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I realize that this question is incredibly basic for this website, but I really need help.

I took this image from MathIsFun.com:

unit circle

It's a picture of the Unit Circle. On the outside, in purple, are Cartesian coordinates, and on the inside, in black, are degrees.

What process is taken to go from the degrees to the coordinates? What is the generalized process/algorithm that would be performed?

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See here for a geometrical way to find sin 18 degrees en.wikipedia.org/wiki/Exact_trigonometric_constants [missing from your picture] –  user16697 Jan 2 '12 at 9:11

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up vote 1 down vote accepted

Let's say you have an angle $\theta$ corresponding to a point on your circle, and you want to find the coordinates of that point on the circle. The coordinates are $(\cos \theta, \sin \theta)$ where $\sin$ is the sine function and $\cos$ is the cosine function. These can be calculated using most modern calculators, although usually one memorizes the values of these functions for "nice" angles like $0^\circ$ and $45^\circ$, i.e. the angles you most often encounter. You can read more about these functions on wikipedia.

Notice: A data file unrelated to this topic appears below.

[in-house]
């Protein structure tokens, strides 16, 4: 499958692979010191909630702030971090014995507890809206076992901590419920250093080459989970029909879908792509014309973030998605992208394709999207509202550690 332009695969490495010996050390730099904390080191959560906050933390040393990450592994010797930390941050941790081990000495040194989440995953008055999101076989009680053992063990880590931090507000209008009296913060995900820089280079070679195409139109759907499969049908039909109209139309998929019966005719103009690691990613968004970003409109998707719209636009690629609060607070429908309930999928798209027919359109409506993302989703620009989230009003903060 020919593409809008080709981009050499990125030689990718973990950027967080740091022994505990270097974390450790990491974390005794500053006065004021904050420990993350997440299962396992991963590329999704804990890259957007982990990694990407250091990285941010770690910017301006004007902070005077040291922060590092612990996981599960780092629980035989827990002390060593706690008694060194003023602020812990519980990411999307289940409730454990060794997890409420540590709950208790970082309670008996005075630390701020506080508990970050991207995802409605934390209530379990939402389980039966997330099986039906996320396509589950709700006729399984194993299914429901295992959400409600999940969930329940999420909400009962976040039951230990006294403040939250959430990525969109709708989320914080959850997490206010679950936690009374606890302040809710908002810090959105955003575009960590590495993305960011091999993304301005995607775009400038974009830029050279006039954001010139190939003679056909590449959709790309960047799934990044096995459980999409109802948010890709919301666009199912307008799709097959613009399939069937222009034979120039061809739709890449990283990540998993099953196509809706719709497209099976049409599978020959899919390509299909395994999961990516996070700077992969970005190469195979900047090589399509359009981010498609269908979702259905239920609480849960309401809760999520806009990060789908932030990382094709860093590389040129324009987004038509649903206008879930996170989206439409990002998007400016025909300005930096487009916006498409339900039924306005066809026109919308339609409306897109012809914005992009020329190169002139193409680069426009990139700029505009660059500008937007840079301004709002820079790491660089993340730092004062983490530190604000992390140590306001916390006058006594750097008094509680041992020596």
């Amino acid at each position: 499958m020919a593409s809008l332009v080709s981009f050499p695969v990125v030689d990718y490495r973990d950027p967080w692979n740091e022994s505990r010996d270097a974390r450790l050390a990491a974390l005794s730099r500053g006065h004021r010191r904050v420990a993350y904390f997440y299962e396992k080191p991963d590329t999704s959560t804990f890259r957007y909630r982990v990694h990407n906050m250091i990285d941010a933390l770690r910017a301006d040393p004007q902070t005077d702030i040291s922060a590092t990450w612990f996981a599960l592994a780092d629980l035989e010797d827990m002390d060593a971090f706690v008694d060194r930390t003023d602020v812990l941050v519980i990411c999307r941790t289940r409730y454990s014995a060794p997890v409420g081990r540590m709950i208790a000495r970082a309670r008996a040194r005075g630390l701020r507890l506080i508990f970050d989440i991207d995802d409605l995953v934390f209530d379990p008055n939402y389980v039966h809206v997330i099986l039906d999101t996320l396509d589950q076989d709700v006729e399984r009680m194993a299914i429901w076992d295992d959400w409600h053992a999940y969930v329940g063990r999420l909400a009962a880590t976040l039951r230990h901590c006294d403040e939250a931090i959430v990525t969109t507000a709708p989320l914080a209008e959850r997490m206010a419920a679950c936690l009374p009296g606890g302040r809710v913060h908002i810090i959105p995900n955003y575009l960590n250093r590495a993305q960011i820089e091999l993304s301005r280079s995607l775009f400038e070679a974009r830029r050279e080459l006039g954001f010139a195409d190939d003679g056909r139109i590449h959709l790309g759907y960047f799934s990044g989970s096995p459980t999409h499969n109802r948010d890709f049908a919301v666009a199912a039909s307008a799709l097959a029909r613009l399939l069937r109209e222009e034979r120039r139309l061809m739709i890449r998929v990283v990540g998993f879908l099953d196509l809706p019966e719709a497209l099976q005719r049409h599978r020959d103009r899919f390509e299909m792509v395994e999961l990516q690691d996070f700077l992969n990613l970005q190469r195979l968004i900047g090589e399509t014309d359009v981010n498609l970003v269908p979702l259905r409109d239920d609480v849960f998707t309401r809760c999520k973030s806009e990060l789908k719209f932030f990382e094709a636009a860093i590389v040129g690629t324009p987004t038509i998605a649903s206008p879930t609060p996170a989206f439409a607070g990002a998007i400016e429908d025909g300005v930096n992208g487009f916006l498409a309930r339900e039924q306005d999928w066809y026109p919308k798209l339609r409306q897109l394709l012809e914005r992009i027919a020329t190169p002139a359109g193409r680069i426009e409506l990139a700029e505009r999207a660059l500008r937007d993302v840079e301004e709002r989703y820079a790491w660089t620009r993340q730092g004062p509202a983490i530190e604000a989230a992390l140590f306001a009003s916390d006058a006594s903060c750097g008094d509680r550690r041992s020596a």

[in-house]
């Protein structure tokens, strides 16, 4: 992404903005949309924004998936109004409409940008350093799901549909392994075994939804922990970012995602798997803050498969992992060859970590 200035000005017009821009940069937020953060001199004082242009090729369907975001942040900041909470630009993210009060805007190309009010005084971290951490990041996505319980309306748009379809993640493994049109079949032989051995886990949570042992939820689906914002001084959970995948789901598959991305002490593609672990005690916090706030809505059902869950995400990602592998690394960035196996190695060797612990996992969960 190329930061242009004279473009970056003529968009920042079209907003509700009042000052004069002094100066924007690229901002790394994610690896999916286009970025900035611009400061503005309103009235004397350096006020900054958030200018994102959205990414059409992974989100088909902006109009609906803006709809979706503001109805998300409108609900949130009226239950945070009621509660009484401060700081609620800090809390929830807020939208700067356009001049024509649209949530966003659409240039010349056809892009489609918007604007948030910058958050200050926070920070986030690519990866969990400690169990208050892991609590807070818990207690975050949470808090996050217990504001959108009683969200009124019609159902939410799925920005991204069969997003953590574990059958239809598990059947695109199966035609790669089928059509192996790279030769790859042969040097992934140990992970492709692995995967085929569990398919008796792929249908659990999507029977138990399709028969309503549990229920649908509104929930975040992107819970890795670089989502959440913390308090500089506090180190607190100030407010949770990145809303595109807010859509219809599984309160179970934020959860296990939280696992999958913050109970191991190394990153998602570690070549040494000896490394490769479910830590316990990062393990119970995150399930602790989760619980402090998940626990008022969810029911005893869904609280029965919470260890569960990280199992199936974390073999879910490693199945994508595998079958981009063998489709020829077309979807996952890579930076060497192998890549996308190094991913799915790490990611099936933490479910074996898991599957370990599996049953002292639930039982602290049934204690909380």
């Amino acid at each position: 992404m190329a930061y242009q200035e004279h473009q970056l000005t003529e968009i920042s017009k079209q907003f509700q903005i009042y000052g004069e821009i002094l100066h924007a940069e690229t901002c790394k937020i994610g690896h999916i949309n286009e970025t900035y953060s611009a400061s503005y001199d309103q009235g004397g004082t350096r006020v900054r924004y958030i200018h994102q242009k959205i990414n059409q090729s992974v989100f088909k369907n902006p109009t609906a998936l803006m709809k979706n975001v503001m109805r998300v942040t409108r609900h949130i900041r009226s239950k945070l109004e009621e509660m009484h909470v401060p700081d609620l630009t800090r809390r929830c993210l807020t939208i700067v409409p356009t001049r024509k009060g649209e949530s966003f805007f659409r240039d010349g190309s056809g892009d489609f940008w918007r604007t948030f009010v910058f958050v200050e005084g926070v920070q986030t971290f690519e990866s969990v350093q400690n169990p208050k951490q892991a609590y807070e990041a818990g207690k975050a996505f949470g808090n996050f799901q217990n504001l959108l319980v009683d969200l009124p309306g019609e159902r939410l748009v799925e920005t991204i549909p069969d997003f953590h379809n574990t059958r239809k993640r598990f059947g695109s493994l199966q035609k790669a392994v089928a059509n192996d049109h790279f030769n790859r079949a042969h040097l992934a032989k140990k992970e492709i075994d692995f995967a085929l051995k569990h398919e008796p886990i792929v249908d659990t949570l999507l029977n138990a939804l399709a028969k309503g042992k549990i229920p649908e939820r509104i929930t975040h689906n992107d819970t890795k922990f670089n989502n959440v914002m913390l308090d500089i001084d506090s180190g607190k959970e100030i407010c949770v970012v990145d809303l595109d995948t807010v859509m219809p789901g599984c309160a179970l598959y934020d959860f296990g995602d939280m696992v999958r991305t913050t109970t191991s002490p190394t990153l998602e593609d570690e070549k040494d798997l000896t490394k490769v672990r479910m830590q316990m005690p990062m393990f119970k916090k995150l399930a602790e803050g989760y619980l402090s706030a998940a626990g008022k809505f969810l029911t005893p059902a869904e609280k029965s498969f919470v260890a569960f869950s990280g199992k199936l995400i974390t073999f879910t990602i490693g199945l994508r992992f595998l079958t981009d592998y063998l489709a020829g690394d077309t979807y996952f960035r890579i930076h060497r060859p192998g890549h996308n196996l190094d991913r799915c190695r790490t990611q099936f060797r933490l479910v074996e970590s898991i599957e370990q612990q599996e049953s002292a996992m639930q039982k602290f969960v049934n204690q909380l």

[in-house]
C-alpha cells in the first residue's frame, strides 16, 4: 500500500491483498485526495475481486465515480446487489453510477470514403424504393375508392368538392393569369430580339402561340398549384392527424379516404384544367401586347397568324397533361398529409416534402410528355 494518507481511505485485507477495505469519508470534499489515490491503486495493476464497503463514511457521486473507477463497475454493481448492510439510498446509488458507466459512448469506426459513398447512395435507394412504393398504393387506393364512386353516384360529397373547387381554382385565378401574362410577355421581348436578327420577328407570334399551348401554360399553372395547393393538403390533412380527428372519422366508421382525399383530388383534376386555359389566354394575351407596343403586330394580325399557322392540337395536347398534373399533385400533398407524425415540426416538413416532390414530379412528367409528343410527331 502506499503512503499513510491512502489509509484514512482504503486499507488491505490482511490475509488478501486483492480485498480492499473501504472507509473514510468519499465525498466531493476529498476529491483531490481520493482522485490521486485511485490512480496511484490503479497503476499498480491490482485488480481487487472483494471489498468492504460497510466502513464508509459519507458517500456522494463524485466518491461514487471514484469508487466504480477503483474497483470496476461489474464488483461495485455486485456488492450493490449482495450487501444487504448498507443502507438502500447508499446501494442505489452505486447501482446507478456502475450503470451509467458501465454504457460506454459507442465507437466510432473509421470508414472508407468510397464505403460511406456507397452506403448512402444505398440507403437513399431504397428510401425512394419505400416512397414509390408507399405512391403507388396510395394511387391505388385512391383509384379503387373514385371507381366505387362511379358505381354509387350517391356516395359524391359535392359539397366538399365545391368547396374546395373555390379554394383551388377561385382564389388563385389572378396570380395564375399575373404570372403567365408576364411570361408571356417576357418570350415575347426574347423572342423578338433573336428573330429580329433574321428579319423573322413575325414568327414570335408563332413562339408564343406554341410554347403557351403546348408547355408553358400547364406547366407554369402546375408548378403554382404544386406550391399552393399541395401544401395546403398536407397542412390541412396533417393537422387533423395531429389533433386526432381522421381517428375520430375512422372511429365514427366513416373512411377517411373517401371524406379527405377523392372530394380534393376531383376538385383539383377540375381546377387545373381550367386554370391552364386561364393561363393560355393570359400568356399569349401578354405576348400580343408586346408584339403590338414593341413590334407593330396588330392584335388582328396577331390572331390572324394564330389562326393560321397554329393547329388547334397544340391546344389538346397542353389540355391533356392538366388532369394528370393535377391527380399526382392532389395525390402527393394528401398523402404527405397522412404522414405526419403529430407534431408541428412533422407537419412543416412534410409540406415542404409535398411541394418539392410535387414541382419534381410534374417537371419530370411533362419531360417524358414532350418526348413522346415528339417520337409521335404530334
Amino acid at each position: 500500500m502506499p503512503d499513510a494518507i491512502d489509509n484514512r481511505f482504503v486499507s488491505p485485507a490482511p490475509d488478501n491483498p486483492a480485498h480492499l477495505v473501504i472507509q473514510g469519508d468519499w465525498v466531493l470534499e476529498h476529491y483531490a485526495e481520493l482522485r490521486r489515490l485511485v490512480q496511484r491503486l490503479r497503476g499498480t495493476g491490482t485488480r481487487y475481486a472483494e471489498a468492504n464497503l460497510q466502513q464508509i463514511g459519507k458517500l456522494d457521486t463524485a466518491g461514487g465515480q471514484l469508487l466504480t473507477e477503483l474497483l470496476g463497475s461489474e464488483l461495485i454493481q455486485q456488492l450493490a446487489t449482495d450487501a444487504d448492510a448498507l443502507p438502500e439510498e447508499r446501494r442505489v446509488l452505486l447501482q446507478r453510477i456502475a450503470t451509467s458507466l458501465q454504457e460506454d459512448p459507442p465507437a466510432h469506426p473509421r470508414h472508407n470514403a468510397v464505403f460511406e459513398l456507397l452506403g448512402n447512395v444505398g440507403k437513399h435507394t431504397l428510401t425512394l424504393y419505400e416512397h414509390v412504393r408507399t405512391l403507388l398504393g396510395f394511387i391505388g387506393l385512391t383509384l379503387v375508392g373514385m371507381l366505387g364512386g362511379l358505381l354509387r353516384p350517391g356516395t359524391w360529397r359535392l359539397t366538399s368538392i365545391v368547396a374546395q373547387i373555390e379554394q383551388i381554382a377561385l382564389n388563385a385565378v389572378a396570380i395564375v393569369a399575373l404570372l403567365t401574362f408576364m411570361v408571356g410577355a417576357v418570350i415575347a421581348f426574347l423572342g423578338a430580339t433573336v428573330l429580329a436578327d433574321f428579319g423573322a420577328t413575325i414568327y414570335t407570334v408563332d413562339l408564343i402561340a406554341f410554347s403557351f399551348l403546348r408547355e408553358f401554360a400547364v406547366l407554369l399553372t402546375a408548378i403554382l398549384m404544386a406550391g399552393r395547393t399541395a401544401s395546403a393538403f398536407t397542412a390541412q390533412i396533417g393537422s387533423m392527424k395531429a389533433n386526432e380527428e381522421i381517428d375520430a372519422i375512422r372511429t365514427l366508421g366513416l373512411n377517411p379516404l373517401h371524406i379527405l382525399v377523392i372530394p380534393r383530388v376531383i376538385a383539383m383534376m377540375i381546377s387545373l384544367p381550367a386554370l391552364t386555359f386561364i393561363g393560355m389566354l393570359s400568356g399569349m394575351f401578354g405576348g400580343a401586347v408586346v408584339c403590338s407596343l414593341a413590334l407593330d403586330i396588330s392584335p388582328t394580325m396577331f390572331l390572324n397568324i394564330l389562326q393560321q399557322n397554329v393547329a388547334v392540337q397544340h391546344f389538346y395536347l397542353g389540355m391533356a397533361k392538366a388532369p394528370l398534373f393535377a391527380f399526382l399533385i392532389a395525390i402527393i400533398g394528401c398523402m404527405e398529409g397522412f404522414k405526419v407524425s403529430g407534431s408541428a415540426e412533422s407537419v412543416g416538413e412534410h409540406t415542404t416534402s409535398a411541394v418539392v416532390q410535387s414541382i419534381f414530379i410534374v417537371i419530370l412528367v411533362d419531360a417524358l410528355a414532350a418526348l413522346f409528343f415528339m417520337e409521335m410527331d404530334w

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I think you mean $(\cos\theta,\sin\theta)$ - or $e^{i\theta} = \cos\theta + i\sin\theta$. –  kahen Jan 2 '12 at 7:52
@kahen Yes, I missed that typo. Thanks. –  Alex Becker Jan 2 '12 at 7:54

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